January 31, 2016 by Paula Reed Nancarrow
These days you don’t need a dictionary to get a definition for contentment. You just need a search engine.
A box will come up when you use Google search, telling you the basics – that contentment is “a state of happiness and satisfaction.” You don’t even have to click through to Webster or dictionary.com. You will learn that the synonyms for contentment are contentedness, content (don’t these seem like cheating to you?), satisfaction, gratification, fulfillment, happiness, pleasure, and cheerfulness.
If you click “more,” you’ll get a few additional synonyms – ease, comfort, well-being, peace, equanimity, serenity, tranquility. But if you dig into the denotations and connotations of these synonyms (as we will next month), you will find thing are not so simple as the little box makes them appear. Even two examples of using contentment in a sentence are fraught with potential conflict.
He found contentment in living a simple life in the country.
Finally being alone brought her a contentment she’d never known.
One wonders if he and she ever cross paths in their respective contentments.
We even get etymology and translation in this neat little box.
The word comes from late Middle English (denoting the payment of a claim): from French contentement, and from the Latin contentus. The derivation of contentious, on the other hand, is also from late Middle English, by a different route: from Old French contentieux, from Latin contentiosus, from content-‘striven,’ from the verb contendere. How odd, that two words which look so similar could mean such completely opposite things.
You can then translate contentment into one of more than 50 languages, from Afrikaans (tevredenheid) to Yiddish (צופרידנקייַט). There are some issues here, too – try getting that little box to translate contentment into Armenian, Hmong, or Zulu, for example – but that’s for another post.
At the bottom of the module is a depiction of the Google Ngram, which provides a graphic of the use of the word contentment in books in English from 1800 to 2008.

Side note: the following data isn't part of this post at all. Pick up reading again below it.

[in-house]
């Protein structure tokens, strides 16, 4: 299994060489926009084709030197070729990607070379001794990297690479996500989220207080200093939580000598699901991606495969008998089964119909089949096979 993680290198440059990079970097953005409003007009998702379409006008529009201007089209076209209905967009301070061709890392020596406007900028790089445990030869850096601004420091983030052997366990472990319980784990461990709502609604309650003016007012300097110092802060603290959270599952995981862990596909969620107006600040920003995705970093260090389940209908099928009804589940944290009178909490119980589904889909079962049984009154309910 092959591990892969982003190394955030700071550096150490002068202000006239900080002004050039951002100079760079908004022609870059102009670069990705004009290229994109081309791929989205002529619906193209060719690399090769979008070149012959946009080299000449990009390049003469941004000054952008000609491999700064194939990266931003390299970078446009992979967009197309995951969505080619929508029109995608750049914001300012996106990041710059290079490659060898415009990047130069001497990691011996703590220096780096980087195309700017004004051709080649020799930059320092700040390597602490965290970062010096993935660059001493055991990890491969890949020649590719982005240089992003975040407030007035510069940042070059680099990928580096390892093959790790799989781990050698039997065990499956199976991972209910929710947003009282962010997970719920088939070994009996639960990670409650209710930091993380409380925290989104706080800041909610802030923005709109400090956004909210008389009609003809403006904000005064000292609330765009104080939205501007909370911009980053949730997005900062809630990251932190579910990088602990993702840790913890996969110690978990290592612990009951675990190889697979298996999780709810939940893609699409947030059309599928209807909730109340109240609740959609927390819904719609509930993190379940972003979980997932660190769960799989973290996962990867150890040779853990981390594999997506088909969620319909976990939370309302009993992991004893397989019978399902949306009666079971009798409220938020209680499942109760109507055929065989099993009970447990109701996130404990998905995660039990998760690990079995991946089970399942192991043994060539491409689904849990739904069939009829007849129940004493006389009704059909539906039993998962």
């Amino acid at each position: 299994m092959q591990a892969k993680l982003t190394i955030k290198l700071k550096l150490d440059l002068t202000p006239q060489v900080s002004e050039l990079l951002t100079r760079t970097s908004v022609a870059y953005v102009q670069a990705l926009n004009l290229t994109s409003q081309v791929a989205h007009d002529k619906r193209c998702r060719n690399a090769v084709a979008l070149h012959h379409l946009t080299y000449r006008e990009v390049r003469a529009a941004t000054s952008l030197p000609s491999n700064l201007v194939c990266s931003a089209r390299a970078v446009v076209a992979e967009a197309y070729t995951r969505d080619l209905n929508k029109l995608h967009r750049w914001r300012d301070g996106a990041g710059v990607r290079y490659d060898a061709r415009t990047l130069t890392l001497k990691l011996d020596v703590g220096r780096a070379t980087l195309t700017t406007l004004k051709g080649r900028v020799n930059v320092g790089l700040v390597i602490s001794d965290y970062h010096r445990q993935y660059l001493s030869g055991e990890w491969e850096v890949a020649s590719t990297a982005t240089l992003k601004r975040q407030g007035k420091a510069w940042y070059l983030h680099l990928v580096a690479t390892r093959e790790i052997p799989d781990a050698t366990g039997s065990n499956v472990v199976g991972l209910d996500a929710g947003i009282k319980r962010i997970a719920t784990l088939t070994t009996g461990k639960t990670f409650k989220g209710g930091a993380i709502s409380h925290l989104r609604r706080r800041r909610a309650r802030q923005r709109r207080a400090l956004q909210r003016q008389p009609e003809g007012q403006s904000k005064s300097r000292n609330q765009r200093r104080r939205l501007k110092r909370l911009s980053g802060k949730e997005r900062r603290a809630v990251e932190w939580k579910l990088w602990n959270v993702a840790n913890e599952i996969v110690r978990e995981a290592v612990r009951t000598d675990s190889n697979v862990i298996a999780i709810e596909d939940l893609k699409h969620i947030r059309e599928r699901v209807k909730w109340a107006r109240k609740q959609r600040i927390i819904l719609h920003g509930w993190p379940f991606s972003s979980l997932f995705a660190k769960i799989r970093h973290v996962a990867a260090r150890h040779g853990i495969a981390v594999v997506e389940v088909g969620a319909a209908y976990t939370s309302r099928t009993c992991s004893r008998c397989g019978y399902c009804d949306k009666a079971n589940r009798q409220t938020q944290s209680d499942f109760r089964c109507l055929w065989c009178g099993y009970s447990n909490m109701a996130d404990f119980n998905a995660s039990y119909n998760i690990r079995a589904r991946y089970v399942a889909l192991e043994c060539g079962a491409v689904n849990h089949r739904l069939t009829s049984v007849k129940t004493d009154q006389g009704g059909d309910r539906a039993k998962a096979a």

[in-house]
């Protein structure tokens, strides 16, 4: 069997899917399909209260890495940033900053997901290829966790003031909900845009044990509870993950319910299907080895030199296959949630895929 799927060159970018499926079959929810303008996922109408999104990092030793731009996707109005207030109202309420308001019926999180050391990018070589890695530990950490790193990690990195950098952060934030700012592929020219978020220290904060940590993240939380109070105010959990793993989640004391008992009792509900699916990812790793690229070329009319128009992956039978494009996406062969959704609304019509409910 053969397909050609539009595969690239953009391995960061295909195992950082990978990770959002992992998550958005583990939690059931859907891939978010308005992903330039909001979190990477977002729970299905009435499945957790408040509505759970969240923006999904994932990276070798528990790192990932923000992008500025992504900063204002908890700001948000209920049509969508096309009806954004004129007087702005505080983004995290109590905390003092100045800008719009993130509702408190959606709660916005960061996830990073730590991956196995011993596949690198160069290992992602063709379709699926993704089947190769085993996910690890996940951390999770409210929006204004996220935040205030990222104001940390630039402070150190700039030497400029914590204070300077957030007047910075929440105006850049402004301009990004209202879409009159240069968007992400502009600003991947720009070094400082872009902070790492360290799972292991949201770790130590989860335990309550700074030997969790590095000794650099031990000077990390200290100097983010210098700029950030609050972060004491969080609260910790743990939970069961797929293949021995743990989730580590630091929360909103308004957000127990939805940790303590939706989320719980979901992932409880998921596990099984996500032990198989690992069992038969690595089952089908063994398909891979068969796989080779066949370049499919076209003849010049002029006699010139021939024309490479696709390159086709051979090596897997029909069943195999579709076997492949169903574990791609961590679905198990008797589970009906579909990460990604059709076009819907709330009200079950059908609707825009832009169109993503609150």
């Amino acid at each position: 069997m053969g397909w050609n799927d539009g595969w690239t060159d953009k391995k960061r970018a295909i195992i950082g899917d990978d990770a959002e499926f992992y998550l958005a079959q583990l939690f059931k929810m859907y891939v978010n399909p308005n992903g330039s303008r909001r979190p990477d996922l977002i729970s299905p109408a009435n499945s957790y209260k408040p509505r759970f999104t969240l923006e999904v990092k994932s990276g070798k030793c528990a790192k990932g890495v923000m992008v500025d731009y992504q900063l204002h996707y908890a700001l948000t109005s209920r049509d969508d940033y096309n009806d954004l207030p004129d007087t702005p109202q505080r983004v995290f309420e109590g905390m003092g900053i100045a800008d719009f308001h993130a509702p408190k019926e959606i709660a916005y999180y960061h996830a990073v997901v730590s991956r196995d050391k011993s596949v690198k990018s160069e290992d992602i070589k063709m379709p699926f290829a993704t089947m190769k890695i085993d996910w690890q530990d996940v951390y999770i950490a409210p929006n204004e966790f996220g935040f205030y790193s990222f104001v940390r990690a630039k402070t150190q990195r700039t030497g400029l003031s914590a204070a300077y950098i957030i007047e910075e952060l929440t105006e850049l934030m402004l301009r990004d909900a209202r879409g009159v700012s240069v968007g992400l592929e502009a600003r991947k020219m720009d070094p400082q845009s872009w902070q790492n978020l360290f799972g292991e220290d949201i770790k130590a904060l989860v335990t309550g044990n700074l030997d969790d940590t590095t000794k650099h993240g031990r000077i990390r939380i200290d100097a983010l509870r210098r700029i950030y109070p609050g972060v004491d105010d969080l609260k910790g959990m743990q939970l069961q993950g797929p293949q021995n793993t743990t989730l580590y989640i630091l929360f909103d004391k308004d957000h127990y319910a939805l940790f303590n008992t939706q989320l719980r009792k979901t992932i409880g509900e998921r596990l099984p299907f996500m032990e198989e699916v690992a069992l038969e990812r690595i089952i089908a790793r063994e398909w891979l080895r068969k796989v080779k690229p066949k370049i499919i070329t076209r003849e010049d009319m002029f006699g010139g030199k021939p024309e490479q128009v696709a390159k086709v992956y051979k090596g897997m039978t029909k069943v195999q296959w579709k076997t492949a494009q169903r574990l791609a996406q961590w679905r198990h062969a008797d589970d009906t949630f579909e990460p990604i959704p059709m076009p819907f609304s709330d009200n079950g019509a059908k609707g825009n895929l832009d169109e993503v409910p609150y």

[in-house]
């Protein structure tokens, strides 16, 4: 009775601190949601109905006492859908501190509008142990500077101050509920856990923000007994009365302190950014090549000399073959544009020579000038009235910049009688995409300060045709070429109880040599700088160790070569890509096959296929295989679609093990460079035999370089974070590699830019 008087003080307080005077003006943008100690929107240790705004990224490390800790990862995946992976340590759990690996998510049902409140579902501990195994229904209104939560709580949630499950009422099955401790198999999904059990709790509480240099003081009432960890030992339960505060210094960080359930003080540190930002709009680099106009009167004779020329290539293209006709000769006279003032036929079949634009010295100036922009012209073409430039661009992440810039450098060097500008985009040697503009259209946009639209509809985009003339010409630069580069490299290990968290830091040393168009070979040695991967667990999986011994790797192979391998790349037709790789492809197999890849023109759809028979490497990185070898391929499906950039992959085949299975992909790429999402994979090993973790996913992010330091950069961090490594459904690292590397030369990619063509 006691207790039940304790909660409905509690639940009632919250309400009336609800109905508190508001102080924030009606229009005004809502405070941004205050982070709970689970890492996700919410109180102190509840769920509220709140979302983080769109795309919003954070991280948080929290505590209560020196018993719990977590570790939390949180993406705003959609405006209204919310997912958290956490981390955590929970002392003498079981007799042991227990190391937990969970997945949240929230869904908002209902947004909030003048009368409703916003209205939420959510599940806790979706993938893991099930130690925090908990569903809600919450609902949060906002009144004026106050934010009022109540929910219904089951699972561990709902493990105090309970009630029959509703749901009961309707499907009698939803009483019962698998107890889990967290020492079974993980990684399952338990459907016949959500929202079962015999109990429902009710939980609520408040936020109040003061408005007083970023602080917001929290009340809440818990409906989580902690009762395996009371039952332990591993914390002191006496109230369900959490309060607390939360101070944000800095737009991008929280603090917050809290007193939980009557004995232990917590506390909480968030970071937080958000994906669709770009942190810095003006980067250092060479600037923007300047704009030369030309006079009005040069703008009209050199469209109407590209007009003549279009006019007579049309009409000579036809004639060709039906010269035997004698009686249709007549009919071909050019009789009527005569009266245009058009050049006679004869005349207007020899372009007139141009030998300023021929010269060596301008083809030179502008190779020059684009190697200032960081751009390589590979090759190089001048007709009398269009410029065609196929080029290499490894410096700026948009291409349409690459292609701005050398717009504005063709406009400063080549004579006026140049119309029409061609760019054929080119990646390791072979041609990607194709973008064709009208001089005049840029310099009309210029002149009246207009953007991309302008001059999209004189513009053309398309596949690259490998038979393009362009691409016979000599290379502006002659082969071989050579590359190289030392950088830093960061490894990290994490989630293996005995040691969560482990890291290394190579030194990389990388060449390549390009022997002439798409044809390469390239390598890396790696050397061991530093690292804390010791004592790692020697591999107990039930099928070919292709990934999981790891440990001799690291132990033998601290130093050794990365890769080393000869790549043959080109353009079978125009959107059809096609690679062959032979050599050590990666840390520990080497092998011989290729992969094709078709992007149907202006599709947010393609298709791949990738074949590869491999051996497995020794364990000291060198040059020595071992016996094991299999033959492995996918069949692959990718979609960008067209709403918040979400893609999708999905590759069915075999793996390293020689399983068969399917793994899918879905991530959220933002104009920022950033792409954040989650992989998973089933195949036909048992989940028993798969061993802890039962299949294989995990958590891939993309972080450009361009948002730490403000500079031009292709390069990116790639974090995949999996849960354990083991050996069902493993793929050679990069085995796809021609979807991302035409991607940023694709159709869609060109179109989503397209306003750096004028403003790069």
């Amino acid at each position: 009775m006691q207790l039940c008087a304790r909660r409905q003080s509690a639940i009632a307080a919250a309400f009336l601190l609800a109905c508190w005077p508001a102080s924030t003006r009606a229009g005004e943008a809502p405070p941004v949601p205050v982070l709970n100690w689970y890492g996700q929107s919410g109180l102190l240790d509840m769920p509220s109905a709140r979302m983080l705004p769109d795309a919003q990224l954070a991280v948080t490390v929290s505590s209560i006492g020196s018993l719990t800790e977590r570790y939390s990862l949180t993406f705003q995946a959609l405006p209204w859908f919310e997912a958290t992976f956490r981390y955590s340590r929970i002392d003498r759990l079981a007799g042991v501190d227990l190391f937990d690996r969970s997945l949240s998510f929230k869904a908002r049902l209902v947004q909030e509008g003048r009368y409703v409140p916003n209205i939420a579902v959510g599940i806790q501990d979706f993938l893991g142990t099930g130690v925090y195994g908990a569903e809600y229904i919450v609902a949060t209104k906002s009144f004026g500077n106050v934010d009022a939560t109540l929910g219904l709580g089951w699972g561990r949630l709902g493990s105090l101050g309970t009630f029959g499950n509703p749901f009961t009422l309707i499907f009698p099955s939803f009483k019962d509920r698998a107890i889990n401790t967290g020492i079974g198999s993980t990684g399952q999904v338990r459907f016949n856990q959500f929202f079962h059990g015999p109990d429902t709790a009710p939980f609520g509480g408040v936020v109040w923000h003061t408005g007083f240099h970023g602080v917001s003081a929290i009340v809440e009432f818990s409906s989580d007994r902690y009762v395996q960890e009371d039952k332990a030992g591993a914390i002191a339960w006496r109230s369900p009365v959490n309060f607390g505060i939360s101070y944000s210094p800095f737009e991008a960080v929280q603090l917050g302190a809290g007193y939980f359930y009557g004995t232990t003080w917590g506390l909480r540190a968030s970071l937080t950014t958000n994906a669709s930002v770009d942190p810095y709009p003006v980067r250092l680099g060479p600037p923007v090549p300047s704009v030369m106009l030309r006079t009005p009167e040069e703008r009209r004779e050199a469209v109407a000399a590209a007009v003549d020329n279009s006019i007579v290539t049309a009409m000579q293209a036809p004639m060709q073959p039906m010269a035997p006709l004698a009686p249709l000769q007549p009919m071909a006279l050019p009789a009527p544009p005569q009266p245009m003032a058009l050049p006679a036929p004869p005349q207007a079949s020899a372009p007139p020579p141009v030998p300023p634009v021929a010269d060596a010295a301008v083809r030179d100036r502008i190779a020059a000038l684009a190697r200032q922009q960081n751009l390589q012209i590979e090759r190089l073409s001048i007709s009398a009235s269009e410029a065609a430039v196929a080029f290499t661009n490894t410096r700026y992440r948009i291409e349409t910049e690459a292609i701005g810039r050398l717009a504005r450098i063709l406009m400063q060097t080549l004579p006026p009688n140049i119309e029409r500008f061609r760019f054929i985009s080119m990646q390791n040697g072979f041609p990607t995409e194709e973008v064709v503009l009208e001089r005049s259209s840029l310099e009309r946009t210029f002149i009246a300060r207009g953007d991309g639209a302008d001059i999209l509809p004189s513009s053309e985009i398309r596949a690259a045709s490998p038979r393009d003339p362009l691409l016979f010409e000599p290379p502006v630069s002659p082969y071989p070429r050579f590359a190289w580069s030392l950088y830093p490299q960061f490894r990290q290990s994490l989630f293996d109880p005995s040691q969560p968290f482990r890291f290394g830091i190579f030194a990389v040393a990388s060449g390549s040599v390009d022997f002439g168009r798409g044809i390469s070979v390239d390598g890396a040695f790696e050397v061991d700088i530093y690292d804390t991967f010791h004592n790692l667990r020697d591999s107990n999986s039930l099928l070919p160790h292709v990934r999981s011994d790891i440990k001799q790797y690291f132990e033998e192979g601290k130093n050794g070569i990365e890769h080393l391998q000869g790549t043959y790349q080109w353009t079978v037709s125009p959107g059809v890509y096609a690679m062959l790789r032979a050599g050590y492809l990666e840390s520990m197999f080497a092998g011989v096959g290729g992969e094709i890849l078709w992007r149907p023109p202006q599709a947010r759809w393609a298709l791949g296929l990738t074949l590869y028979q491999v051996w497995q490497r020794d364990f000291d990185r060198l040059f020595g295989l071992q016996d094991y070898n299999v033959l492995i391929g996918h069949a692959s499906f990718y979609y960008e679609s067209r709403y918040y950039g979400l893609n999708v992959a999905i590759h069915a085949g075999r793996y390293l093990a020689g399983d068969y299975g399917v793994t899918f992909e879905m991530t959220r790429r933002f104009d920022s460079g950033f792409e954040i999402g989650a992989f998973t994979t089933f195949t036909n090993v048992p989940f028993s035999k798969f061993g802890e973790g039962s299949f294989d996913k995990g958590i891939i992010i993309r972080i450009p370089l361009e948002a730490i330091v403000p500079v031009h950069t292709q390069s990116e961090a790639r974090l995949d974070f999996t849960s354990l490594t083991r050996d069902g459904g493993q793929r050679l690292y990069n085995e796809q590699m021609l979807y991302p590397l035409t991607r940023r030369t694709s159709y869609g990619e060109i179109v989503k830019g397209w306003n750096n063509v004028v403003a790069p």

The word apparently peaked in the early 1840’s, with works like Simeon Ashe’s A Treatise on Divine Contentment (1840); The Rare Jewel of Christian Contentment by the Reverend Jeremiah Burroughs, a book of sermons reprinted in 1840, but originally published in 1655; and The Art of Contentment (1841) by Richard Allestree and Lady Dorothy Coventry. I had no idea my last blog post had copped its subtitle from a work of Christian piety.
In the 1840s, contentment was apparently much on the minds of devout Christians. There are a series of tracks published by Sunday Schools, including How to be Happy, Though Poor, Or, Christian Contentment, from ‘Advice to Cottagers,’ published in 1843; and Contentment and Discontent, from the Religious Tract Society of Great Britain. From the states you find The Aged Pequot, or Gratitude and Contentment, a four page pamphlet published by the Sunday School Union of the Methodist Episcopal Church. Given the decimation of the Pequot Indians by epidemic and war in the 17th century, that’s going to take some unpacking later on as well.
Although the graph has a few ups and down from the 1840’s on, the general trajectory of the term in published works is downward from there.
There’s been something of an uptick since 2000, more so in books published in the United States than in Britain. This is something you can see for yourself by searching for books in American versus British English. Perhaps it’s because we’re more into the self-help stuff on this side of the pond.
However, when the books that make up the curve are checked, at the top are the same books for both countries – Neil Clark Warren’s Finding Contentment (2005), Lydia Brownback’s Contentment: A Godly Woman’s Adornment (2008), and Richard H. Palmquist’s Einstein, Money and Contentment (2005). The last one is going on my list for the sake of the title alone.
The other book that shows up on the first page of the ngram results for the years 2000+ is yet another reprint of Jeremiah Burroughs’ sermons. Traditional piety apparently never goes out of style. Nor would Lydia Brownback’s title have been out-of-place during the peak usage of the word “contentment.”
I am not at all hopeful that angels are going to descend down a ladder with the rest of this year’s blog.
Nevertheless, I intend to persist. Perhaps out of sheer cussedness. Which may do more to explain the relationship between contentment and contentiousness than etymology ever can.
How do you define contentment? What are you searching for in the word?